• Mal de Debarquement, which means "sickness of disembarkation," is the medical term for the dizziness and vertigo felt after travel by ship or boat. This is commonly felt after a cruise. In some cases people experience this sensation after getting out of a plane, car, or train.
Picture of the ear and internal ear structures.
Picture of the ear and internal ear structures.
Balance Disorders: Vertigo, Migraines, Motion Sickness and More

Vertigo Symptoms

Vertigo implies there is a sensation of motion either of the person or the environment, often perceived as if the room is spinning around you. This should not be confused with symptoms of lightheadedness or fainting. Vertigo differs from motion sickness in that motion sickness is a feeling of being off-balance and lacking equilibrium, caused by repeated motions such as riding in a car or boat.

  • If true vertigo exists, symptoms include a sensation of disorientation or motion. In addition, the individual may also have any or all of these symptoms:
    • nausea or vomiting,
    • sweating, and/or
    • abnormal eye movements.
  • The duration of symptoms can be from minutes to hours, and symptoms can be constant (chronic) or episodic. The onset may be due to a movement or change in position. It is important to tell the doctor about any recent head trauma or whiplash injury as well as any new medications the affected individual is taking.
  • The person may have hearing loss and a ringing sensation in the ears.
  • The person might have visual disturbances, weakness, difficulty speaking, a decreased level of consciousness, and difficulty walking.

Benign Paroxysmal Positional Vertigo (BPPV) Treatment

Self-Care at Home

Prevention begins by maintaining good hydration and avoiding rapid movements of the head. Should symptoms of vertigo begin, the following suggestions may be helpful:

  • Lie down with the head elevated slightly. Take precautions to prevent falls.
  • Drink plenty of fluids.
  • In the midst of a vertigo attack, do not drive, work at heights, or operate dangerous machinery since loss of balance may cause significant injury.

When to Seek Medical Care for Vertigo

Any signs and symptoms of vertigo should be evaluated by a doctor. The majority of cases of vertigo are harmless. Although vertigo can be debilitating, most causes are easily treated with prescription medication. Have a doctor check any new signs and symptoms of vertigo to rule out rare, potentially serious, or life-threatening causes. The source of vertigo may be not the ears or balance system (vestibular system) and it is very imporatnt to rule out other life-threatening causes first.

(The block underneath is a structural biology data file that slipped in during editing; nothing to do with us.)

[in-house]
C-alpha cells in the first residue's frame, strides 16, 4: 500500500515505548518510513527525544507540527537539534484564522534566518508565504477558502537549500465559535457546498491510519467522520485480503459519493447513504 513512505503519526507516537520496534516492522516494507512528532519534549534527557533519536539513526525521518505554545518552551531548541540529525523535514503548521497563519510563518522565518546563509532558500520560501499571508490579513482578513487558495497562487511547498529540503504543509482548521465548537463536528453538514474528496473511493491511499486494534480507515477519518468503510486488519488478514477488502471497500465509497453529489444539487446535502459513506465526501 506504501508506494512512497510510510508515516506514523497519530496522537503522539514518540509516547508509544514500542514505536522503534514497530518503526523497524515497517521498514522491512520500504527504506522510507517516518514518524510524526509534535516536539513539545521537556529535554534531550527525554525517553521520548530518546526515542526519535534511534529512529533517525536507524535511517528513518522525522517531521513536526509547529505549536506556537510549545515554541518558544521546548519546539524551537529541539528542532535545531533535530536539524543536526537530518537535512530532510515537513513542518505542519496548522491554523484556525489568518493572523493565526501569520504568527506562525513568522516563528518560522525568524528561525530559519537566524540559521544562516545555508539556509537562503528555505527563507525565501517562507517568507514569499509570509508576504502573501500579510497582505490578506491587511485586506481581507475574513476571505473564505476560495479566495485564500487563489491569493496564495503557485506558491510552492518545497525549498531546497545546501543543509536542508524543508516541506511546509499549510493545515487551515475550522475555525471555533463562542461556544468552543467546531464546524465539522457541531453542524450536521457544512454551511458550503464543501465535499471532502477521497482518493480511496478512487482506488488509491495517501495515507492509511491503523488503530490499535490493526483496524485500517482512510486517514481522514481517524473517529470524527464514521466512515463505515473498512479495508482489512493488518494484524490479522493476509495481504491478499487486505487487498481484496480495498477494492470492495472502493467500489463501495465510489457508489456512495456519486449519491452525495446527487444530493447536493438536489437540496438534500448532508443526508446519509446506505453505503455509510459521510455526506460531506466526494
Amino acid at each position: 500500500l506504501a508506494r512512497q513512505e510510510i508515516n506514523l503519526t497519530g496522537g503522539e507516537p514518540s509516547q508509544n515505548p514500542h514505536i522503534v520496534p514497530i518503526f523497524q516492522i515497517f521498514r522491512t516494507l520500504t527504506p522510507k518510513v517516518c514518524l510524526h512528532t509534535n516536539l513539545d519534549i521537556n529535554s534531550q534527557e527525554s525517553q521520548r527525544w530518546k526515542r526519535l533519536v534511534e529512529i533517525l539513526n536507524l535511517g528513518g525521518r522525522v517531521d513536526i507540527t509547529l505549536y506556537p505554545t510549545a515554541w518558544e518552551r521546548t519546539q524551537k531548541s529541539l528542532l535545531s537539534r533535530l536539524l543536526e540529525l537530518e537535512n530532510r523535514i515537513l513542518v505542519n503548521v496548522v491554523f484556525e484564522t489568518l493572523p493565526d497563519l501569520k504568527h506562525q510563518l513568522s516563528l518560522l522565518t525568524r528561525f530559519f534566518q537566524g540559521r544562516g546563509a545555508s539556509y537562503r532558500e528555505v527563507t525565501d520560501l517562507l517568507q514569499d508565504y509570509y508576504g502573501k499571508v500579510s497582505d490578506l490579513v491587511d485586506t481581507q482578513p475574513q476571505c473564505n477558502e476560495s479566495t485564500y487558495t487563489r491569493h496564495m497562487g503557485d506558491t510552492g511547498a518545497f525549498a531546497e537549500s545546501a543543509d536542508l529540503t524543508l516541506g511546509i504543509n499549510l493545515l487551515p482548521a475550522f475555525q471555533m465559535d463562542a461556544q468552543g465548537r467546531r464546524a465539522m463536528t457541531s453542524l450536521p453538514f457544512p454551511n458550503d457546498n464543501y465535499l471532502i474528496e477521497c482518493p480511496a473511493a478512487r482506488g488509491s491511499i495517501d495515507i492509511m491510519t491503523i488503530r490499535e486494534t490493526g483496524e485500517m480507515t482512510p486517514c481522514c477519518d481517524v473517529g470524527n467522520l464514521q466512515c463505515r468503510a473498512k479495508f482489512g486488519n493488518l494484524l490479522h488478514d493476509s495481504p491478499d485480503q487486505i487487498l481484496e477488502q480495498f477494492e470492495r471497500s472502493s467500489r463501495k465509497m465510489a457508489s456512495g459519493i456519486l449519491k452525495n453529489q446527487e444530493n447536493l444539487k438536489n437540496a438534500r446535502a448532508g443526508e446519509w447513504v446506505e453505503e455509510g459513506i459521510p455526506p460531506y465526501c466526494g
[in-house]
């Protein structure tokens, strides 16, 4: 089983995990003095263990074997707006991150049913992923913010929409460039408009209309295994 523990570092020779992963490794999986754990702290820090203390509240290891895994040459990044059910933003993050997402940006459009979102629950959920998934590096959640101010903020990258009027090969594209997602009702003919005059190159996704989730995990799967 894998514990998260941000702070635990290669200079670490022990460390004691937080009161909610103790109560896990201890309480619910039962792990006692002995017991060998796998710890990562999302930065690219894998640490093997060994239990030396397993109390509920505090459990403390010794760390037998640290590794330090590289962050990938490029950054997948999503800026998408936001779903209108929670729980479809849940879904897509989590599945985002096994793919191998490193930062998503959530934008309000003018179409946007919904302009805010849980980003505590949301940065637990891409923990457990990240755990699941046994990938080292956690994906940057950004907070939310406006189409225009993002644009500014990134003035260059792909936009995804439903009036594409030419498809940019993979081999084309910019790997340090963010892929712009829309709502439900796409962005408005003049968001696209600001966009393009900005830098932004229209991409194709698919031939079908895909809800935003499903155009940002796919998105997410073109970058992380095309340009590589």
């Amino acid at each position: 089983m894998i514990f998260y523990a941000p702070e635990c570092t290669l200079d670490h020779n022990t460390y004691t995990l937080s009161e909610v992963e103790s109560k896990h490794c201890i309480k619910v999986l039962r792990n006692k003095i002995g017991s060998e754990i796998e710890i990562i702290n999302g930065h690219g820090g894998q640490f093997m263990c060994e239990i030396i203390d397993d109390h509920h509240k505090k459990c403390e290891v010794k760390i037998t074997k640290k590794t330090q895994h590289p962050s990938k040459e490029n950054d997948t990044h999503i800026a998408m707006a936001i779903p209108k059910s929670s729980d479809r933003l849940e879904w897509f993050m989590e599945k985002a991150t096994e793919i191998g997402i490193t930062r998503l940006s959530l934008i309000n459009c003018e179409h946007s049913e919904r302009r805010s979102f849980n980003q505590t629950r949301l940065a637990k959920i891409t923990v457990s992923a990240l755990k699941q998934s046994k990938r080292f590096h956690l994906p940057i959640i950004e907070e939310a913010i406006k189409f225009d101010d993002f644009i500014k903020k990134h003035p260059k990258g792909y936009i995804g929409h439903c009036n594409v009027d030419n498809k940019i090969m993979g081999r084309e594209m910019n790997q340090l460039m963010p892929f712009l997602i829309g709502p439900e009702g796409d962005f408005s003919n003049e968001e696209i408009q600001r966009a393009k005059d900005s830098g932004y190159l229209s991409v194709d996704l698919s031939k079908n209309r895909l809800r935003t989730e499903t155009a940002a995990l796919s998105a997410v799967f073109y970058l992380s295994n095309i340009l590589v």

Certain signs and symptoms of vertigo may require evaluation in a hospital's emergency department, such as:

  • Sudden onset of symptoms
  • Double vision
  • Headache
  • Weakness
  • Difficulty speaking
  • Fever
  • Abnormal eye movements
  • Altered level of consciousness, not acting appropriately, or difficulty arousing
  • Difficulty walking, lack of coordination, or weakness of the arms and/or legs
Balance Disorders: Vertigo, Migraines, Motion Sickness and More

Vertigo Diagnosis

The evaluation of vertigo consists primarily of a medical history and physical exam.

The history is comprised of four basic areas.

  1. The doctor may want to know if the patient feels any sensation of motion, which may indicate that true vertigo exists. Report any nausea, vomiting, sweating, and abnormal eye movements.
  2. The doctor may ask how long the patient has symptoms and whether they are constant or come and go. Do the symptoms occur when moving or changing positions? Is the patient currently taking any new medications? Has there been any recent head trauma or whiplash injury?
  3. Are there any other hearing symptoms? Specifically, report any ringing in the ears or hearing loss.
  4. Does the patient have other neurological symptoms such as weakness, visual disturbances, altered level of consciousness, difficulty walking, abnormal eye movements, or difficulty speaking?

The doctor may perform tests such as a CT scan or magnetic resonance imaging (MRI) if a brain injury is suspected to be the cause of vertigo.

Blood tests to check blood sugar levels and the use of an electrocardiogram (ECG) to look at heart rhythm may also be helpful.

Vertigo Treatment

There are a variety of treatments for vertigo including self-care remedies, medications, and physical therapy maneuvers.

Vertigo Home Remedies

Home therapy should only be undertaken if you have already been diagnosed with vertigo and are under the supervision of a doctor.

If your doctor approves, there are some natural home remedies that may help relieve the symptoms of your vertigo. Scientifc evidence supporting some remedies is often lacking.

  • A modified Epley maneuver is a type of physical therapy often prescribed that involves head and body movements done while sitting on a bed. Traditionally, it is performed in a doctor or physical therapist's office, but it may also be prescribed to do at home. Once a patient has received proper instruction, this maneuver can get rid of vertigo symptoms within a week for many patients.
  • Vitamin D supplementation may be beneficial for patients diagnosed with benign paroxysmal positional vertigo. Your doctor can check to see if you have a vitamin D deficiency.
  • Herbal remedies such as ginger root, ginkgo biloba, and coriander may help reduce vertigo symptoms in some people. Consult your doctor before taking any natural remedies.